Metals in Lakes: Field and Modeling Results on Remedial Strategies with a Focus on Mercury and Radiocesium

  • L. Håkanson
Part of the Environmental Science book series (ESE)


There are many chemical threats to the aquatic ecosystem today, e. g., eutrophication from nutrients, contamination from halogenated organics, radioisotopes and metals, and acidification. Pollutants reach lakes via different pathways: wet and dry atmospheric deposition on the catchment and the lake surface, direct emissions from, e. g., industries and urban areas and internal loading from contaminated sediments. The spread, retention and biouptake vary from substance to substance (Forstner and Miiller 1974; Forstner and Wittmann 1981; Salomons and Forstner 1984; Vernet 1991), but the fundamental principles and processes regulating the distribution and biouptake are more or less the same for all toxic substances, and could be modeled in the same manner by means of generic, massbalance models, but with different rates and model variables for different substances. For metals dissolved in the water or absorbed to very fine carrier particles, the distribution of these may be widespread and revealed as elevated concentrations in water, in suspended materials, in sediments and in biota over vast areas. However, elevated concentrations in abiotic compartments is one thing - biological uptake and increased ecological effects on the ecosystem level may be quite another (Hakanson 1984; Meili 1991a; Peters 1991). Thus, a fundamental question concerns the actual and potential ecological effects: How can one detect, describe and predict ecological effects at the ecosystem level?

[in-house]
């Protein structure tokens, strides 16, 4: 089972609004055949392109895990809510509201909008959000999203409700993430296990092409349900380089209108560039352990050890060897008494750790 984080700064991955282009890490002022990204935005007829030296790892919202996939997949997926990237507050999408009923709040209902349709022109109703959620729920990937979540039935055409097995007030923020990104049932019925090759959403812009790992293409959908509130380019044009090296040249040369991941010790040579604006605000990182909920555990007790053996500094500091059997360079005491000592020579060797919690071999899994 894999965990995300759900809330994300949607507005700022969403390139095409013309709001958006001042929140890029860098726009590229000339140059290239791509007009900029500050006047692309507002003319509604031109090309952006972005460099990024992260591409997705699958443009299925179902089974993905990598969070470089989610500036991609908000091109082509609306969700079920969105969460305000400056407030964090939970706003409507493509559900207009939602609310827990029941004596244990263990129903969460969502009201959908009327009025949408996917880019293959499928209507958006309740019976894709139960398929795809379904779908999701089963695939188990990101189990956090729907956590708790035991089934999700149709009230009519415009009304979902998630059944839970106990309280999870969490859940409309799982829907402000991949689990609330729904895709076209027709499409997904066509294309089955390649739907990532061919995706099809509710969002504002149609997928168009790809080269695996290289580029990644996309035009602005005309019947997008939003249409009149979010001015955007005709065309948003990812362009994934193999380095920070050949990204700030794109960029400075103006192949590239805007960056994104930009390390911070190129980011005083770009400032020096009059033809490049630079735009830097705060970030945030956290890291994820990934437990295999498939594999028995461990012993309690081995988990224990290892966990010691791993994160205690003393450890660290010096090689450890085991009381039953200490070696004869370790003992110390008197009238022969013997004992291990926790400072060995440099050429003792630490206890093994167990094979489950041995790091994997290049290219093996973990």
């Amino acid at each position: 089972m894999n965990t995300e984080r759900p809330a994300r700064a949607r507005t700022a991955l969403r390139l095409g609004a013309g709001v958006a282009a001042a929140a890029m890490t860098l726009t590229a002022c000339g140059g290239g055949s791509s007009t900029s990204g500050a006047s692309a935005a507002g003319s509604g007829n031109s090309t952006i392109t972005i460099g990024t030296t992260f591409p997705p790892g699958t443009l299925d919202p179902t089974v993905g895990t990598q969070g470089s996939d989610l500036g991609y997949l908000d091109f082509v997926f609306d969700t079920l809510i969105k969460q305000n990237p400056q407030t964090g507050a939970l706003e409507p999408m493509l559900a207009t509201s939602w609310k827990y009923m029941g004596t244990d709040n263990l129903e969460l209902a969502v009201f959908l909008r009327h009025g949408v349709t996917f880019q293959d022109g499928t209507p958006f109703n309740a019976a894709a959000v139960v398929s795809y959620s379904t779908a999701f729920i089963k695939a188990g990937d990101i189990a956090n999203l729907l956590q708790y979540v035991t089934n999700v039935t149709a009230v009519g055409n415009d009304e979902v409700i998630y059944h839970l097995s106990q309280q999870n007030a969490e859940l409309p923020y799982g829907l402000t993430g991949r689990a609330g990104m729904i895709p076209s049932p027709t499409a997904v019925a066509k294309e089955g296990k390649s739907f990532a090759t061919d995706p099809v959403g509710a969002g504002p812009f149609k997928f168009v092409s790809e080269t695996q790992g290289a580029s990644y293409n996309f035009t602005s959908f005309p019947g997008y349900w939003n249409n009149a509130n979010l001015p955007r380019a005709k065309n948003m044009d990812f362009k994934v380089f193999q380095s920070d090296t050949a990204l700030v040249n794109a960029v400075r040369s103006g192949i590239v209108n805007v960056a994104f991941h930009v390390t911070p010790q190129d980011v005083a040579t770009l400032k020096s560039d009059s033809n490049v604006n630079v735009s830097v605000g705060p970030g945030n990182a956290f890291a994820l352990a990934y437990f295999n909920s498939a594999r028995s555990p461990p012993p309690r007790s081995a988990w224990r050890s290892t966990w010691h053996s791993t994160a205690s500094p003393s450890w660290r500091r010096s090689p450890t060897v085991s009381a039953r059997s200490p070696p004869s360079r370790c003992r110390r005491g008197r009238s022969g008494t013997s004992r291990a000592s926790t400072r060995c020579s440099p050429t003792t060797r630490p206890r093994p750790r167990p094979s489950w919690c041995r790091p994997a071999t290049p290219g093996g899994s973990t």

Lake Water Outflow Rate Swedish Lake Lake Fish Water Retention Time 
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© Springer-Verlag Berlin Heidelberg 1996

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  • L. Håkanson

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